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Online Encyclopedia
Originally appearing in Volume V15, Page 131 of the 1911 Encyclopedia Britannica.
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JALAP, a cathartic drug consisting of the tuberous roots of Ipomaea Purge, a convolvulaceous plant growing on the eastern declivities of the Mexican Andes at an elevation of 5000 to 8000 ft. above the level of the sea, more especially about the neighbourhood of Chiconquiaco, and near San Salvador on the eastern slope of the Cofre de Perote. ' Jalap has been known in Europe since the beginning of the 17th century, and derives its name from the city of Jalapa in Mexico, near which it grows, but its botanical source was not accurately determined until 1829, when Dr. J. R. Coxe of Philadelphia published a description Jalap (Iommaea Purga) ; about half natural size. resinous or starchy fracture. The ordinary drug is distinguished in commerce as Vera Cruz jalap, from the name of the port whence it is shipped. Jalap has been cultivated for many years in India, chiefly at Ootacamund, and grows there as easily as a yam, often producing clusters of tubers weighing over 9 lb; but these, as they differ in appearance from the commercial article, have not as yet obtained a place in the English market. They are found, however, to be rich in resin, containing 18%. In Jamaica also the plant has been grown, at first amongst the cinchona trees, but more recently in new ground, as it was found to exhaust the soil. Besides Mexican or Vera Cruz jalap, a drug called Tampico jalap has been imported for some years in considerable quantity. It has a much more shrivelled appearance and paler colour than ordinary jalap, and lacks the small transverse scars present in the true drug. This kind of jalap, the Purga de Sierra Gorda of the Mexicans, was traced by Hanbury to I pomaea simulans. In early times Jalaun seems to have been the home of two Rajput clans, the Chandels in the east and the Kachwahas in the west. The town of Kalpi on the Jumna was conquered for the princes of Ghor as early as 1196. Early in the 14th century the Bundelas occupied the greater part of Jalaun, and even succeeded in holding the fortified post of Kalpi. That important possession was soon recovered by the Mussulmans, and passed under the sway of the Mogul emperors. Akbar's governors at Kalpi maintained a nominal authority over the surrounding district; and the Bundela chiefs were in a state of chronic revolt, which culminated in the war of independence under Chhatar Sal. On the outbreak of his rebellion in 1671 he occupied a large province to the south of the Jumna. Setting out from this basis, and assisted by the Mahrattas, he reduced the whole of Bundelkhand. On his death he bequeathed one-third of his dominions to his Mahratta allies, who before long succeeded in annexing the whole of Bundelkhand. Under Mahratta rule the country was a prey to constant anarchy and intestine strife. To this period must he traced the origin of the poverty and desolation which are still conspicuous throughout the district. In 1.8o6 Kalpi was made over to the British, and in 1840, on the death of Nana Gobind Ras, his possessions lapsed to them also. Various interchanges of territory took place, and in 1856 the present boundaries were substantially settled. Jalaun had a bad reputation during the Mutiny. When the news of the rising at Cawnpore reached Kalpi, the men of the 53rd native infantry deserted their officers, and in June the Jhansi mutineers reached the district, and began their murder of Europeans. The inhabitants everywhere revelled in the licence of plunder and murder which the Mutiny had spread through all Bundelkhand, and it was not till September 1858 that the rebels were finally defeated.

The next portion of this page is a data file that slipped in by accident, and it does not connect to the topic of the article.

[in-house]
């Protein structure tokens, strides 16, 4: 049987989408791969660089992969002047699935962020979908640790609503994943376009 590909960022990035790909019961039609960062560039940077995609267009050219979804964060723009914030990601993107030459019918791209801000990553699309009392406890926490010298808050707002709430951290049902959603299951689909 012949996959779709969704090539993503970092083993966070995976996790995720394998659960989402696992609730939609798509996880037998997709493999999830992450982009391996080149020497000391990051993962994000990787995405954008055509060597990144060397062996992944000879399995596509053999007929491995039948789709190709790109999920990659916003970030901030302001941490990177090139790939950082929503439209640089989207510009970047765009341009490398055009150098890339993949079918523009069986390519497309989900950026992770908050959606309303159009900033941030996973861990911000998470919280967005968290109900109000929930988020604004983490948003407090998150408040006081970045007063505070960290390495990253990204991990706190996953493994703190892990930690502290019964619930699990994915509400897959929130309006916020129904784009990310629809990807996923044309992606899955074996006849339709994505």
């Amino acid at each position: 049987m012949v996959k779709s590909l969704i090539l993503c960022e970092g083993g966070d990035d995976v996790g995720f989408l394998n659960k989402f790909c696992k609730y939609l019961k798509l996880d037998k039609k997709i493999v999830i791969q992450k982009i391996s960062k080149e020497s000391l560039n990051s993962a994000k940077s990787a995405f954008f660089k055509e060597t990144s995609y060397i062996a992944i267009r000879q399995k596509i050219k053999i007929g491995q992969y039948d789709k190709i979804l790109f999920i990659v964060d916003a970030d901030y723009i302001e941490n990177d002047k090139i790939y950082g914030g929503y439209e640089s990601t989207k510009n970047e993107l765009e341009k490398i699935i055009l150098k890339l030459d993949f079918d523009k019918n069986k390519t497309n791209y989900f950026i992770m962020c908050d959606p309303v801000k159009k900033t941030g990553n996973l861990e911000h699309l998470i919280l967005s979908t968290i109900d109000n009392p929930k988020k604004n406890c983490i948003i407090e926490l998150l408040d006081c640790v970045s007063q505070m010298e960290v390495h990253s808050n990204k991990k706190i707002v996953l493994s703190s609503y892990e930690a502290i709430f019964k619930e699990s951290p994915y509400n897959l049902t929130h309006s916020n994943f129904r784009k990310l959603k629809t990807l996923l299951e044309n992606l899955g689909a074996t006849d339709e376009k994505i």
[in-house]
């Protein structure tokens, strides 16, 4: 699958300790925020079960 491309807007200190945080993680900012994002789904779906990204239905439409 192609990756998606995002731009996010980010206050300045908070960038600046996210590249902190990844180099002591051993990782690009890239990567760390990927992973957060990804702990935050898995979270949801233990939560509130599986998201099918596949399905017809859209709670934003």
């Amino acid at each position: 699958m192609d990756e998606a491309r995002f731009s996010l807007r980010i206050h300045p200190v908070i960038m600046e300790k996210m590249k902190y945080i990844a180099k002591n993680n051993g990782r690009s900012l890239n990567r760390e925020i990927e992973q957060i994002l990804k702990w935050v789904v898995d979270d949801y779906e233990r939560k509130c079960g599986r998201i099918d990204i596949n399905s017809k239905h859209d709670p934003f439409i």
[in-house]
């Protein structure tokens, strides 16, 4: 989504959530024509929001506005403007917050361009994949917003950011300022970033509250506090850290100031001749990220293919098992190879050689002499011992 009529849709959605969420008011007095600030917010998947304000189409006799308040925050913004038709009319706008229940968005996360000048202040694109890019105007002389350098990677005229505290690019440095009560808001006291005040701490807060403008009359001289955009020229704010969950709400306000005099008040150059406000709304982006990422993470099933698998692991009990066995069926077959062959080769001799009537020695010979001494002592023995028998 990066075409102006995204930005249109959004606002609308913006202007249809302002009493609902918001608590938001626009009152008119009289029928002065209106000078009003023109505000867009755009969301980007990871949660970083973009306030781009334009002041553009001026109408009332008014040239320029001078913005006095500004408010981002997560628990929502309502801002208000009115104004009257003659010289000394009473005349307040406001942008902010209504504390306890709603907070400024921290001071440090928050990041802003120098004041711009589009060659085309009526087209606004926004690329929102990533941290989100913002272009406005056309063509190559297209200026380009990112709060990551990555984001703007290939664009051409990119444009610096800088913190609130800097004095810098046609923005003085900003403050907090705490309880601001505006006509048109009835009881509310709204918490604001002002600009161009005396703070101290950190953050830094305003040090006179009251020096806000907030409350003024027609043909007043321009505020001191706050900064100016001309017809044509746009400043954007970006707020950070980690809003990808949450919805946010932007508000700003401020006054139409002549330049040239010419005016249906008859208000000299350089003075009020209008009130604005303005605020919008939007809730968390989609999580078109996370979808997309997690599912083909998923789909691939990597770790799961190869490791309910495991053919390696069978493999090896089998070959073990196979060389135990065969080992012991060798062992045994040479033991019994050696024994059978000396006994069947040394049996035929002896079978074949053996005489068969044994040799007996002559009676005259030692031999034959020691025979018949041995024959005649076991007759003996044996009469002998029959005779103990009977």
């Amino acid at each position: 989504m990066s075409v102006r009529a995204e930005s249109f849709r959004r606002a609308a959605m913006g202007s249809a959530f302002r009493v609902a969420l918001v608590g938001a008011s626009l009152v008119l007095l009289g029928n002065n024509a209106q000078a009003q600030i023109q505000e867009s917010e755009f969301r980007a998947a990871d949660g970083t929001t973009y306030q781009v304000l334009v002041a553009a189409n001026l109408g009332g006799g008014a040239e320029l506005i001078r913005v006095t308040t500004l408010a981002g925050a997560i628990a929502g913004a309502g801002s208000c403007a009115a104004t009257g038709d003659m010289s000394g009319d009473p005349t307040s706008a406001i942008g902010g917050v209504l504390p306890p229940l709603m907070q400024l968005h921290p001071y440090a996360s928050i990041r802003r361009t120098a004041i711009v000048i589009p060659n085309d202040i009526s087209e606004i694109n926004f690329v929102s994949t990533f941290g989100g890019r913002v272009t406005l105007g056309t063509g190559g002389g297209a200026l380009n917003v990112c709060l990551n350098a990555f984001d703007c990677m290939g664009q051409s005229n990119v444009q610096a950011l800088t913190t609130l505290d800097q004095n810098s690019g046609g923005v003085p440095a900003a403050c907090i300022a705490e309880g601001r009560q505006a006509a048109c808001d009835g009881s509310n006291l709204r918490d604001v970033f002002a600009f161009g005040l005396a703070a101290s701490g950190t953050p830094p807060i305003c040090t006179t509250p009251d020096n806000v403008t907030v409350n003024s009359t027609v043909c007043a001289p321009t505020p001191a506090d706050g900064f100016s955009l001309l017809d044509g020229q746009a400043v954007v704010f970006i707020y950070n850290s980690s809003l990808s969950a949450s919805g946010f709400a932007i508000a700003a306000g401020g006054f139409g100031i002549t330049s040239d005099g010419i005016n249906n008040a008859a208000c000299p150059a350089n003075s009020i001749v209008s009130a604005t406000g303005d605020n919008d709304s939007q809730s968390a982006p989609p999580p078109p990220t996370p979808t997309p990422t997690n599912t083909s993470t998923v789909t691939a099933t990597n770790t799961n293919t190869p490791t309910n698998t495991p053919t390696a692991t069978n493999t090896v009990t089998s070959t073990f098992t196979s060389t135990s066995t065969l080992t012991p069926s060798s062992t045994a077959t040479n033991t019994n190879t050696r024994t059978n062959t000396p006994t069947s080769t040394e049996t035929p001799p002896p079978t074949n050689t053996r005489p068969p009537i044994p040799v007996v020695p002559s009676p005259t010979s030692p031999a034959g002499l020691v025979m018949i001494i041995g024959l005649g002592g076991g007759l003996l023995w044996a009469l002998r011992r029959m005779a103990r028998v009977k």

End of Article: JALAP

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their main villages are approximately 26 in tehsil pind dadan khan of district jhalum mainly Dhariala Jalap, Chak Mujahid, Karimpur, Chak Hameed,Dhingwaal apart from villages of Chakshadi and Pinanwaal
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